When a concert doesn’t go well in terms of attendance, the misery doesn’t affect solely the promoter who lost his money. Fans and bands are equally puzzled when confronting each other inside a half empty venue. But how on earth can you manage to have a full house and still have to deal with frustration and concern? I
It’s actually quite simple. Just have the crowd waiting outside in an endless queue, marching in Funeral Doom speed. My personal agony lasted exactly 60 minutes, costing me half of the Gloryhammer set. Because eventually the timetable was spot on, except the fact that there were at least 500 people waiting to get in. That reminded me of some primitive concerts of the 90s when we were forced to wait for hours while getting pushed around and bullied by the security staff. Fortunately the stuff nowadays is polite enough. And I am writing all this because of the respect I have for each promoter who jeopardizes his good money in order to organize a challenging concert such as this. Incidents like this can damage the reputation of a promoter and also cost money since a lot of Gloryhammer fans waiting to buy a ticket, decided to leave upon realizing that half of the set was already lost. The whole situation must act as a valuable lesson, help identify the flaws in the process and lead to immediate corrections. Now let’s proceed to the musical part of the evening.
Half hour of Gloryhammer was apparently inadequate for me to delve deeper into their act. I started feeling accustomed to their thing right on the very last song (Unicorn Invasion of Dundee) because I spent the previous 25 minutes observing and examining. So what was the verdict? There were definitely some sonic mishaps since I lacked the bass frequencies while Angus McFife (born Thomas Winkler) sounded a bit tired and hoarse. I reckon that the band is in a calibrating process, turning from a studio project to a fully functioning touring band and this particular tour is going to provide them some valuable experience and will definitely test their strength and limits. Their material is tailor-made for concerts and the funny comedic breaks act as a binding element between band and crowd.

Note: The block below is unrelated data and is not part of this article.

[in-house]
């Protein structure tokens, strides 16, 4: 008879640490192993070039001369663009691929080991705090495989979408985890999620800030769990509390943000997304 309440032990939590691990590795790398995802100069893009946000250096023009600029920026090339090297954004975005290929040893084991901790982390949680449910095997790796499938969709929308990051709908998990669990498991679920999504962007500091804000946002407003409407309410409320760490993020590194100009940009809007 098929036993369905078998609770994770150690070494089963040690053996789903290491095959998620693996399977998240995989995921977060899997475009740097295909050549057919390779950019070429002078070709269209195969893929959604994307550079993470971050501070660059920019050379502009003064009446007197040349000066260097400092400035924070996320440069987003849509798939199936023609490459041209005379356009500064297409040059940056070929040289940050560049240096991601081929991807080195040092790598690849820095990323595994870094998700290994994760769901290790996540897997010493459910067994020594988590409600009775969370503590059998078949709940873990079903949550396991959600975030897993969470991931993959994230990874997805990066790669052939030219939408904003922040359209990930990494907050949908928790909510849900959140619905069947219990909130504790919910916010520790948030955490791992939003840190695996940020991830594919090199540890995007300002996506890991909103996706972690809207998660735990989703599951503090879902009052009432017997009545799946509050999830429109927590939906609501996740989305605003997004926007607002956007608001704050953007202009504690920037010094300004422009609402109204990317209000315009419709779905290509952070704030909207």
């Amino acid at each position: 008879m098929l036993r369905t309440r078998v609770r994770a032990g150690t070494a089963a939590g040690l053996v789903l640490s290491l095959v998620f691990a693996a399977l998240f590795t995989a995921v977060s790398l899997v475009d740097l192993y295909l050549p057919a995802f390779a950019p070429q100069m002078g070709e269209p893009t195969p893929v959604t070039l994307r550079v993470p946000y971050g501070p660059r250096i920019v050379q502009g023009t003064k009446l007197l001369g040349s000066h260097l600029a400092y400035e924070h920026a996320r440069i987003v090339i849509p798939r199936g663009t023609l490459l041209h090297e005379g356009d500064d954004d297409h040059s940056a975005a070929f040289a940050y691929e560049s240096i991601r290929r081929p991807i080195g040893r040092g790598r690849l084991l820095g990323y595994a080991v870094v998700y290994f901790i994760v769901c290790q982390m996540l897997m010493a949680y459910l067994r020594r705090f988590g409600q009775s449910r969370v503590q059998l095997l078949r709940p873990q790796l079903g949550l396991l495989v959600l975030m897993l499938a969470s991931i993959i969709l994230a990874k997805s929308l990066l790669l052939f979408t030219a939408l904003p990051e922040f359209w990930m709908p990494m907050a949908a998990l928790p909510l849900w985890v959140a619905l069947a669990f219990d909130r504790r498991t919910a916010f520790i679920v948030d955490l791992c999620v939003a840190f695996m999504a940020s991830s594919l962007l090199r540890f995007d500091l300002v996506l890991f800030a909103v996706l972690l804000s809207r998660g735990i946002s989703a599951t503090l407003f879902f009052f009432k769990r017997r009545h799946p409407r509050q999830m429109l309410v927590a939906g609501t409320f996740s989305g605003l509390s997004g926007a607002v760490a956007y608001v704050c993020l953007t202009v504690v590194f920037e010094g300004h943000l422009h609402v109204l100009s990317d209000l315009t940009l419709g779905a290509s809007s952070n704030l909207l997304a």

And then came Powerwolf… What do I mean by that? The Germans stepped on stage like professors ready to show both Gloryhammer and crowd how it is properly done. It took but a few seconds to move from Europa League to the stars of the Champions League. This seminar included sections like “How to make your band sound like on the cd”, “How to excite the audience with just one nod”, “How to present your material with the most suitable visual presentation” and many many more. Whoever was taking notes like a good student, definitely acquired some precious knowledge during these two hours. Attila Dorn reminded me of Messiah Marcolin as far as stage presence is concerned and showed how a, let’s say overweight, performer can own the stage and the crowd with just a few key elements. Let alone his resounding voice that shook the Academy right to its foundations without any discordance. He had his rival on stage though, in the form of the evermoving keyboard player Falk Maria Schlegel who acted much like a mascot in full correspondence with his colleague from fellow countrymen Rammstein.
I will not tire you with any more detail. This night was definitely among the biggest concert surprises both in terms of performance and turnout. And it’s not only the fact that the place was filled with fans of various ages but also the undeniable ascertainment that the people around me were overjoyed and filled with positivity, smiles everywhere and fans extremely happy, participating with their voices and whole bodies in this experience.
Photos: Chris Kissadjekian